THE economic crisis is set to hit workers harder in China than in any other big economy, with a leading scholar predicting 50 million Chinese people could be out of work this year.

Yu Qiao, an economics professor at Tsinghua University, says the Government's huge stimulus effort will cushion gross domestic product but will not sufficiently address the mass unemployment problem, with potentially grave social consequences.

"It is expected that 40-50 million or more migrant workers may lose their jobs in urban areas if the global economy keeps shrinking this year," he writes in a new paper. This does not count tens of millions of urban residents who may lose their jobs.

The findings imply a huge, if temporary, reversal of the urbanisation phenomenon that has underpinned China's recent economic growth.

Professor Yu's study focuses on rural migrants because he believes they present the greatest threat to national stability.

"Jobless migrant workers on this mass scale implies a severe political and social problem," he says. "Any minor mishandling may trigger a strong backlash and could even result in social turbulence."

China has no timely and reliable unemployment data and authorities are anxiously waiting to see how many workers fail to return to urban work after the lunar new year holiday, which begins next week.

Professor Yu's predictions are higher than estimates by other Chinese scholars.

A preliminary survey by the State Council's Development Research Centre estimated that 20 million migrant workers had lost their jobs by late November.

Modelling work under way by Cai Fang and Wang Dewang at the Chinese Academy of Social Sciences shows a 10 per cent decline in exports could cut non-agricultural employment by 11.2 million, or 2.7 per cent.

"If exports decreased by 20 per cent, the job loss will be doubled," said Professor Wang, head of the academy's social security research division.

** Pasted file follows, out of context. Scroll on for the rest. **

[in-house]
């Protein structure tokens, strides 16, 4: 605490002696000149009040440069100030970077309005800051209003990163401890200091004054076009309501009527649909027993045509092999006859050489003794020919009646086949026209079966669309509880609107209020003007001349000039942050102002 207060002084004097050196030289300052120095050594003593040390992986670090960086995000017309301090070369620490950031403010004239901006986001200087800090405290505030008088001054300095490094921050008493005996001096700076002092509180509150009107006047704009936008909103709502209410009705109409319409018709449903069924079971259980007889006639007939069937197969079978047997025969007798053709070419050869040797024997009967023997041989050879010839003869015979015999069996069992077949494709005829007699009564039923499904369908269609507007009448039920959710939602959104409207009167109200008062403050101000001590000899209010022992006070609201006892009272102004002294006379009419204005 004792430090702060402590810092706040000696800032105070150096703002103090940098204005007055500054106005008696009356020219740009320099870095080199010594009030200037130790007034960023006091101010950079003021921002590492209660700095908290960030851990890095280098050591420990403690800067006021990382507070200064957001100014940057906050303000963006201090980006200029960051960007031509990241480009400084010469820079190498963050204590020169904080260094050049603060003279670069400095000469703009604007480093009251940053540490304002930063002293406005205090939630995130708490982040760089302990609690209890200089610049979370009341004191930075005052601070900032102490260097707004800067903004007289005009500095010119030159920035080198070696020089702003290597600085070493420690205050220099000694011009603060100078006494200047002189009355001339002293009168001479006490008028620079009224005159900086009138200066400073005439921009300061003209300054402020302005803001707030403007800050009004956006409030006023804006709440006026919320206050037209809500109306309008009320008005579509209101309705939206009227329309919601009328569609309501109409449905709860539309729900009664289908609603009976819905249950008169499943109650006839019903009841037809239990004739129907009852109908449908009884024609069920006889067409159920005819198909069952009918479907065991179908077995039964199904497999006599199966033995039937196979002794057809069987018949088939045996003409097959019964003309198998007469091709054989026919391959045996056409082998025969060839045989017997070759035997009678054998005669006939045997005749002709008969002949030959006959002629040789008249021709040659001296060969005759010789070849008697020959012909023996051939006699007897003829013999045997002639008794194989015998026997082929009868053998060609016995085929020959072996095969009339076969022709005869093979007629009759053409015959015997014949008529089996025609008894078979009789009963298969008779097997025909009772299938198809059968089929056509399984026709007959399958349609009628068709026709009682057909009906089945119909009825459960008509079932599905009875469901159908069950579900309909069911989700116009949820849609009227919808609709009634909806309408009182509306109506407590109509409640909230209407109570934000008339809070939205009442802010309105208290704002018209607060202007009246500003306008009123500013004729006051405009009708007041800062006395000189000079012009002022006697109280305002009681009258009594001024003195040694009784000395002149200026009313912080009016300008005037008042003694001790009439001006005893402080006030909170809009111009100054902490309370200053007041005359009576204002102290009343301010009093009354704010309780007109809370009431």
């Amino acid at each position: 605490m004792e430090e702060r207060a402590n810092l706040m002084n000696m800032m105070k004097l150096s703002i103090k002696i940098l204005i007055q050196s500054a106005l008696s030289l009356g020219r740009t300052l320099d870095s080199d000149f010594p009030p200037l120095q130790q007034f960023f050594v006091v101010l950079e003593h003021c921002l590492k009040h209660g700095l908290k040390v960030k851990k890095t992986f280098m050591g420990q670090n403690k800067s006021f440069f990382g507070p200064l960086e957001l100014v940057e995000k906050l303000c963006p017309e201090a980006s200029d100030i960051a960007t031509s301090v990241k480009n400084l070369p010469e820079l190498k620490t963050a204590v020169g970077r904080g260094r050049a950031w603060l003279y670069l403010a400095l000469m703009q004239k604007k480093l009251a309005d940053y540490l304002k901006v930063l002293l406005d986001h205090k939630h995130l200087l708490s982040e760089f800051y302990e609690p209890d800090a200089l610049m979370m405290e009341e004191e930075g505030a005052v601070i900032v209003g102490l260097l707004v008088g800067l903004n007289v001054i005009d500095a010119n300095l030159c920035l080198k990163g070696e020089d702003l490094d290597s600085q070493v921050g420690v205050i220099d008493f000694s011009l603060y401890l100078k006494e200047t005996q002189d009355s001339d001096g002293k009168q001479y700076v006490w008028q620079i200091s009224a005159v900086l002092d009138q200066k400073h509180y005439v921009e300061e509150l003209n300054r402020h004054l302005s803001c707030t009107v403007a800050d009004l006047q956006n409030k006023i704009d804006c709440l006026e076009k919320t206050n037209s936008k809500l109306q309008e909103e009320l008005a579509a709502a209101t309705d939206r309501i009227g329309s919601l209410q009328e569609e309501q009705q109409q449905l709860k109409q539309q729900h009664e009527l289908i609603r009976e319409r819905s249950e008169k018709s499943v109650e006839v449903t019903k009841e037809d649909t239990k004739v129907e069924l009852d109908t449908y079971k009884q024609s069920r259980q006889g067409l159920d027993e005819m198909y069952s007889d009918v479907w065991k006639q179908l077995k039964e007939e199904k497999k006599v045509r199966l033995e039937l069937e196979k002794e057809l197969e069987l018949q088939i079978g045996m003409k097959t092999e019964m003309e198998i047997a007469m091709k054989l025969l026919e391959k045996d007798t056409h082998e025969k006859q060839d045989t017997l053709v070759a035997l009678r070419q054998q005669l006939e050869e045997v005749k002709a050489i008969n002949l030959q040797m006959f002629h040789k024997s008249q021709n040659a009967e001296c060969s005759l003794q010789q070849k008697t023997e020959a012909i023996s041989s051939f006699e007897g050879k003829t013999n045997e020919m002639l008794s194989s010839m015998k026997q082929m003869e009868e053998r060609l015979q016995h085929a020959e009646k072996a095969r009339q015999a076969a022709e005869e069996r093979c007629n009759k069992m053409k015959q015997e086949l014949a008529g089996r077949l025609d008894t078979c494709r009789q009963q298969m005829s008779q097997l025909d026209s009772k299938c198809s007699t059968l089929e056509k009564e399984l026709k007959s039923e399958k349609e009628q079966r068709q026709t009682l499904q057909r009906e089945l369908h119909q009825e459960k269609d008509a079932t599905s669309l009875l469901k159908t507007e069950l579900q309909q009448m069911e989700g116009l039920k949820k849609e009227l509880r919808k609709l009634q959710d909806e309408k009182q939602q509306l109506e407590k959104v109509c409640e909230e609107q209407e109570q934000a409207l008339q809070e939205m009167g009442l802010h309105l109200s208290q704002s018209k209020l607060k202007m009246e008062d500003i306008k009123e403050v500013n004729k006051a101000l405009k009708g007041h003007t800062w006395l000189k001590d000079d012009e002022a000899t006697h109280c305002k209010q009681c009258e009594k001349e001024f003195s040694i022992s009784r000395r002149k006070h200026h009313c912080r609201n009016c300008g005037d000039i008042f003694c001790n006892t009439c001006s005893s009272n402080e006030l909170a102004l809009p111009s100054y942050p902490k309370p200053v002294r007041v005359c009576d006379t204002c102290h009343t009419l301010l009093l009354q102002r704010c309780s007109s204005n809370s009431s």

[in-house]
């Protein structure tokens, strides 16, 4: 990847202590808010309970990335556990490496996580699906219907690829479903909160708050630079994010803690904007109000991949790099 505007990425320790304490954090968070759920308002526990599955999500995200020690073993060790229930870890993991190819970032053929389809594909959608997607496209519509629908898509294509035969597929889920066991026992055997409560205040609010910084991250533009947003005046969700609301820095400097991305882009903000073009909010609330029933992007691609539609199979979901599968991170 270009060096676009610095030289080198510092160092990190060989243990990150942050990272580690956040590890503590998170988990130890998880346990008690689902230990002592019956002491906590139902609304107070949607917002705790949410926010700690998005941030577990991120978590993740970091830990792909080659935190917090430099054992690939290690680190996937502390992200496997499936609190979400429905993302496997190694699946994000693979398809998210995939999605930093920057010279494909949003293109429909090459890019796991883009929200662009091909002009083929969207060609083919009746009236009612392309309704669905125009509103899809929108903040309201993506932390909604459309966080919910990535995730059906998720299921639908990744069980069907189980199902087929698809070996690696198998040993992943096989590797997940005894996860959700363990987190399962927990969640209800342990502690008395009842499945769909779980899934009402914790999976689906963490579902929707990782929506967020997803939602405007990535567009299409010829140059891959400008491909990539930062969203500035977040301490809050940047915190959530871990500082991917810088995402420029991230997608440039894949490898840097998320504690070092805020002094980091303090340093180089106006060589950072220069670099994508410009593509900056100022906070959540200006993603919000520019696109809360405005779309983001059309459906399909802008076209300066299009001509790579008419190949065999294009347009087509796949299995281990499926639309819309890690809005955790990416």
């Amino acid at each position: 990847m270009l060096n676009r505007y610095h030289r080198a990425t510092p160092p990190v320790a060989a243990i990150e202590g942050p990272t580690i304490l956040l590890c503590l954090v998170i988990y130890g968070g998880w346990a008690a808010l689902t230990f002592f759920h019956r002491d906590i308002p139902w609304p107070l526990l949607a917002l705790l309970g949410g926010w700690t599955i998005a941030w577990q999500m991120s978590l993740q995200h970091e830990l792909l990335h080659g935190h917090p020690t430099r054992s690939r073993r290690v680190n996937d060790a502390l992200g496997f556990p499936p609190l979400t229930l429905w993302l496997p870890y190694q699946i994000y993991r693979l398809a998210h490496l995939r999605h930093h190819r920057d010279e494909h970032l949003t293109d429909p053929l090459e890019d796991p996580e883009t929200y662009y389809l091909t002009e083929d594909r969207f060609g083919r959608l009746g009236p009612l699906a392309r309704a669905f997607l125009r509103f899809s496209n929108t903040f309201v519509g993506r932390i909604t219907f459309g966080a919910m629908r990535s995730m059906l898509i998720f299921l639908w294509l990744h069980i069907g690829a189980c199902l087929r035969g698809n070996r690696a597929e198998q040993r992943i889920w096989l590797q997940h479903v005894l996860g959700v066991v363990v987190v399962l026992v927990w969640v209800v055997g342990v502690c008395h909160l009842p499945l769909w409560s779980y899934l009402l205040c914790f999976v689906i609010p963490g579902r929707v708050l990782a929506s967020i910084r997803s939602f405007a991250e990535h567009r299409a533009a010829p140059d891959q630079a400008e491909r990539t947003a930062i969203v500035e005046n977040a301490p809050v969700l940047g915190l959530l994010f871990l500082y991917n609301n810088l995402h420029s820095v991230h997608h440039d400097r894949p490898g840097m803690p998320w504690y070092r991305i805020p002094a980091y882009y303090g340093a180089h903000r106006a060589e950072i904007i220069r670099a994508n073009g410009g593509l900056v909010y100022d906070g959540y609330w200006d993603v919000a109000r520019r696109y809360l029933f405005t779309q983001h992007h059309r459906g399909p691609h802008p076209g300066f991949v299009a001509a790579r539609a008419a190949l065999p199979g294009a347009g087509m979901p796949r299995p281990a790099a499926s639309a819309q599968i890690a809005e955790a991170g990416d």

Exports fell 2.8 per cent in the year to December but the "year-to" method of reporting masks a far greater fall within the year.

Even the more conservative estimates imply a much higher proportion of workers will lose their jobs in China than is now expected in the US, which lost 2.6 million jobs last year.

Professor Yu focused on migrant workers - who make up the bulk of the low-skilled urban labour force - because he says they are a politically volatile group who have tasted the privileges of city life, forged networks across the country and, in many cases, no longer have plots of agricultural land to return to.

Migrant worker remittances also support hundreds of millions of rural relatives and help mitigate China's rising rural-urban wealth gap.

On Friday the Ministry of Agriculture reported that the average urban income was 3.4 times the average rural income last year, up from 3.3 last year and exceeding 10,000 yuan ($2200) for the first time.

The income gap ratio is almost certainly the largest since the Communist revolution of 1949.

China's manufacturing industry employed 42.5 million migrant workers and 33.5 million urban residents, according to the 2006 agricultural survey and the 2007 statistical year book.

Like many economists, Professor Yu is sharply critical of the Government's stimulus package because it favours special interest groups in capital-intensive construction rather than services industries that would deliver more jobs, income and utility to households.

He says a key reason the economy is in trouble is that consumption has already fallen from 65 per cent in 2000 to 39 per cent in 2007.

Citigroup says more than three-quarters of the central government's 4 trillion yuan stimulus package and almost all of the 25 trillion yuan in proposed provincial spending is earmarked for construction projects.

The construction sector appears to have been smashed at least as badly as manufacturing in the downturn. Professor Yu says the Government's stimulus policies will give only a short-term boost to construction because the build-up of excess supply is already so big that demand will be weak for years to come.

"A 30-40 per cent cut in the construction industry means more than 10 million migrant workers would lose their jobs," he says in his paper.

China's construction sector employs 28.7 million migrant workers and 9.9 million urban residents. The agricultural census said 132 million workers had migrated to other townships for more than one month in 2006.